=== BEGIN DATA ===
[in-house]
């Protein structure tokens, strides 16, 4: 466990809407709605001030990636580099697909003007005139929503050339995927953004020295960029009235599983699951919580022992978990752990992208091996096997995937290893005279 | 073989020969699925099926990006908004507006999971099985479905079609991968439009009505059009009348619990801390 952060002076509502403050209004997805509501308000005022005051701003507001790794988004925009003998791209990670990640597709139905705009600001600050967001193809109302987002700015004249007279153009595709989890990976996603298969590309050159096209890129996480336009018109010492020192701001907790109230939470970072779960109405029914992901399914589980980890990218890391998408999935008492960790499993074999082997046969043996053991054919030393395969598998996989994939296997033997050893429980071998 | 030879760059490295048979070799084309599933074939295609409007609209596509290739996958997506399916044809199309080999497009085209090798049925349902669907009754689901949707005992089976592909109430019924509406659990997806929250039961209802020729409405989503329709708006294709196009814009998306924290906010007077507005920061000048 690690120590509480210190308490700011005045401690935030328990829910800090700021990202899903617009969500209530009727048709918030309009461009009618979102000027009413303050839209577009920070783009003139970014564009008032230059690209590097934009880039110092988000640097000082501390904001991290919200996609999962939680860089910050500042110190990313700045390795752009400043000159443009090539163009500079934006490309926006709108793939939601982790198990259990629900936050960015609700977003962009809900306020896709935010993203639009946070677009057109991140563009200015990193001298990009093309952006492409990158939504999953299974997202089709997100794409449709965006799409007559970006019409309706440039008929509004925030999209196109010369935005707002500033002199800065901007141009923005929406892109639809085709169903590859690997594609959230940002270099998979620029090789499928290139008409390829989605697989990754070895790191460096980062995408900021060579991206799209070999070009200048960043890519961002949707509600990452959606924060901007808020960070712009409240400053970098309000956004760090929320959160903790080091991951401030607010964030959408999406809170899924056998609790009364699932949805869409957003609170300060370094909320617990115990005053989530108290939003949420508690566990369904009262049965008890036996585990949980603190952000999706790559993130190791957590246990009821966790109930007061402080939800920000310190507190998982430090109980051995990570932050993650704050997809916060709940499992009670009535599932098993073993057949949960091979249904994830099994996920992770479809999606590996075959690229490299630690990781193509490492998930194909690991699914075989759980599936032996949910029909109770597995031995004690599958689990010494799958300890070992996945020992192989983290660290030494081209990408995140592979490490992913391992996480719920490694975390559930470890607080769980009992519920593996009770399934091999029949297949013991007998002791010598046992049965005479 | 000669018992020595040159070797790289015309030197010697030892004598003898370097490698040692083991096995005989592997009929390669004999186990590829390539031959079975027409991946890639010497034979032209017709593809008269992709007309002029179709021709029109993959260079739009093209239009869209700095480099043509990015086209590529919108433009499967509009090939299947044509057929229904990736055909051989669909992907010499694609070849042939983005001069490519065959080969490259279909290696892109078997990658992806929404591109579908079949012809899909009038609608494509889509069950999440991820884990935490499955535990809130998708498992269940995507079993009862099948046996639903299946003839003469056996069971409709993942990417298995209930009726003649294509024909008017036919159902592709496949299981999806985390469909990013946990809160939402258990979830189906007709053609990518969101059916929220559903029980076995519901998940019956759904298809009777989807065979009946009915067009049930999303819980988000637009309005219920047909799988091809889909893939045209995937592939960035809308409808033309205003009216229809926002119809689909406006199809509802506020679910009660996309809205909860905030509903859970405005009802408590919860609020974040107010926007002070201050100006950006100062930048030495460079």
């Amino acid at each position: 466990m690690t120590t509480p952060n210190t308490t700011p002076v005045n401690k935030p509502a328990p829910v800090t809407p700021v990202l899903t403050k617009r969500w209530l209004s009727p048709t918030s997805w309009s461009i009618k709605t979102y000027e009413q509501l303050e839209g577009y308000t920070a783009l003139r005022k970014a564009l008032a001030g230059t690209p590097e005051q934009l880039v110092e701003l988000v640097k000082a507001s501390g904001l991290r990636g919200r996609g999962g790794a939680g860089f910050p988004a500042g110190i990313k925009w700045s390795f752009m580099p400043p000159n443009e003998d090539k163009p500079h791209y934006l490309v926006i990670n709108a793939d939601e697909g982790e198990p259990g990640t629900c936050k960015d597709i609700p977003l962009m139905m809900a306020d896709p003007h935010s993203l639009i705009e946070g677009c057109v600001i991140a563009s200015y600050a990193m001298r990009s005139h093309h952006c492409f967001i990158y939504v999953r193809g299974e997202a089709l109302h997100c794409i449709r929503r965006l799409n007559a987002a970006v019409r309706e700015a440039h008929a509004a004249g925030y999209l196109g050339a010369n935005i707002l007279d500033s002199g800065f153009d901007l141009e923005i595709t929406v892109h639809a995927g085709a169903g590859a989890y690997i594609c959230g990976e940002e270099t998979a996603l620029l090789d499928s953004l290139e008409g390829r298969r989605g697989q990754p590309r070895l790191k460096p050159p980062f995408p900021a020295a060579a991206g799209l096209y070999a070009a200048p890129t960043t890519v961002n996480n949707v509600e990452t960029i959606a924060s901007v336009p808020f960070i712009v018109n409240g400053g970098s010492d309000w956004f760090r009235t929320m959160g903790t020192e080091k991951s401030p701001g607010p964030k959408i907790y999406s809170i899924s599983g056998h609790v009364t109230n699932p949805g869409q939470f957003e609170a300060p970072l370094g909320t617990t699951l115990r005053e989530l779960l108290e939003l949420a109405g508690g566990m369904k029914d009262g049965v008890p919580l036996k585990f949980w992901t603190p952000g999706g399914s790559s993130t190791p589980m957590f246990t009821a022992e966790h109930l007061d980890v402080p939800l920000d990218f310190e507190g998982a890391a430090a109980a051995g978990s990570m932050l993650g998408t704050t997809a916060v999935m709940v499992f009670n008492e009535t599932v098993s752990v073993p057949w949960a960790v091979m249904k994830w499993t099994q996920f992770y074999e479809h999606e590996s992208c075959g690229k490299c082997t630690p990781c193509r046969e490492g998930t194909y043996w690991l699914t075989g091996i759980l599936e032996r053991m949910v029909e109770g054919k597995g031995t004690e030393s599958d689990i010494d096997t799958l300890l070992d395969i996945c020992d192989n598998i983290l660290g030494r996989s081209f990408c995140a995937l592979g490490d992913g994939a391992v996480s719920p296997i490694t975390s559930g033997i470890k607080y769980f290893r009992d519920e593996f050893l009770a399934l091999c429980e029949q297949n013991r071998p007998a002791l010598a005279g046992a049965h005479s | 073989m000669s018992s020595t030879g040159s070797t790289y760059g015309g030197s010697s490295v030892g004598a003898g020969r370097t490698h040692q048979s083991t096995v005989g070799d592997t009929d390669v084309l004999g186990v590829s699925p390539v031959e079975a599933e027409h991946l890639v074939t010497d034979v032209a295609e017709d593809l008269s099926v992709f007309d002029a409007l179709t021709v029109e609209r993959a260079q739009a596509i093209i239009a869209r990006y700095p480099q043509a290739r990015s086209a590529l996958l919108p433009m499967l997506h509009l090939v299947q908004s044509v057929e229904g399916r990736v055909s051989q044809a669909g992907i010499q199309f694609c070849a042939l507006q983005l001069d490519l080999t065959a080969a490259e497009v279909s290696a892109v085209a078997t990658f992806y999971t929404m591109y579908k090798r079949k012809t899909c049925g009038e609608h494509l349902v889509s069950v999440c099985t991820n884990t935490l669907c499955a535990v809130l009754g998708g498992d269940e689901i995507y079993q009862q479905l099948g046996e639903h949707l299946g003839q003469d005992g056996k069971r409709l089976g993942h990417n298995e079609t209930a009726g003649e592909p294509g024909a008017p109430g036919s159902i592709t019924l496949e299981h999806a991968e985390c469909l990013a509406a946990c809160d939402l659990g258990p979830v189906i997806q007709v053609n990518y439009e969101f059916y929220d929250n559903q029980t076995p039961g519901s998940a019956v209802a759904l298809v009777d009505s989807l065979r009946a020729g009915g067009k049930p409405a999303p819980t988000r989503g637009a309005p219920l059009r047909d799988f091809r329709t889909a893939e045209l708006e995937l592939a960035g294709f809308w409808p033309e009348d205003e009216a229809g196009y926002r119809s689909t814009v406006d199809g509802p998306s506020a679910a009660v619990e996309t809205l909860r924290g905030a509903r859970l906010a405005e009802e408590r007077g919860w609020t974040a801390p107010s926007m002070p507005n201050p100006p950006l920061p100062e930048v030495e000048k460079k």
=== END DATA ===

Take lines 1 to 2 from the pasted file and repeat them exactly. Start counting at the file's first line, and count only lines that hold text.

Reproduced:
[in-house]
């Protein structure tokens, strides 16, 4: 466990809407709605001030990636580099697909003007005139929503050339995927953004020295960029009235599983699951919580022992978990752990992208091996096997995937290893005279 | 073989020969699925099926990006908004507006999971099985479905079609991968439009009505059009009348619990801390 952060002076509502403050209004997805509501308000005022005051701003507001790794988004925009003998791209990670990640597709139905705009600001600050967001193809109302987002700015004249007279153009595709989890990976996603298969590309050159096209890129996480336009018109010492020192701001907790109230939470970072779960109405029914992901399914589980980890990218890391998408999935008492960790499993074999082997046969043996053991054919030393395969598998996989994939296997033997050893429980071998 | 030879760059490295048979070799084309599933074939295609409007609209596509290739996958997506399916044809199309080999497009085209090798049925349902669907009754689901949707005992089976592909109430019924509406659990997806929250039961209802020729409405989503329709708006294709196009814009998306924290906010007077507005920061000048 690690120590509480210190308490700011005045401690935030328990829910800090700021990202899903617009969500209530009727048709918030309009461009009618979102000027009413303050839209577009920070783009003139970014564009008032230059690209590097934009880039110092988000640097000082501390904001991290919200996609999962939680860089910050500042110190990313700045390795752009400043000159443009090539163009500079934006490309926006709108793939939601982790198990259990629900936050960015609700977003962009809900306020896709935010993203639009946070677009057109991140563009200015990193001298990009093309952006492409990158939504999953299974997202089709997100794409449709965006799409007559970006019409309706440039008929509004925030999209196109010369935005707002500033002199800065901007141009923005929406892109639809085709169903590859690997594609959230940002270099998979620029090789499928290139008409390829989605697989990754070895790191460096980062995408900021060579991206799209070999070009200048960043890519961002949707509600990452959606924060901007808020960070712009409240400053970098309000956004760090929320959160903790080091991951401030607010964030959408999406809170899924056998609790009364699932949805869409957003609170300060370094909320617990115990005053989530108290939003949420508690566990369904009262049965008890036996585990949980603190952000999706790559993130190791957590246990009821966790109930007061402080939800920000310190507190998982430090109980051995990570932050993650704050997809916060709940499992009670009535599932098993073993057949949960091979249904994830099994996920992770479809999606590996075959690229490299630690990781193509490492998930194909690991699914075989759980599936032996949910029909109770597995031995004690599958689990010494799958300890070992996945020992192989983290660290030494081209990408995140592979490490992913391992996480719920490694975390559930470890607080769980009992519920593996009770399934091999029949297949013991007998002791010598046992049965005479 | 000669018992020595040159070797790289015309030197010697030892004598003898370097490698040692083991096995005989592997009929390669004999186990590829390539031959079975027409991946890639010497034979032209017709593809008269992709007309002029179709021709029109993959260079739009093209239009869209700095480099043509990015086209590529919108433009499967509009090939299947044509057929229904990736055909051989669909992907010499694609070849042939983005001069490519065959080969490259279909290696892109078997990658992806929404591109579908079949012809899909009038609608494509889509069950999440991820884990935490499955535990809130998708498992269940995507079993009862099948046996639903299946003839003469056996069971409709993942990417298995209930009726003649294509024909008017036919159902592709496949299981999806985390469909990013946990809160939402258990979830189906007709053609990518969101059916929220559903029980076995519901998940019956759904298809009777989807065979009946009915067009049930999303819980988000637009309005219920047909799988091809889909893939045209995937592939960035809308409808033309205003009216229809926002119809689909406006199809509802506020679910009660996309809205909860905030509903859970405005009802408590919860609020974040107010926007002070201050100006950006100062930048030495460079």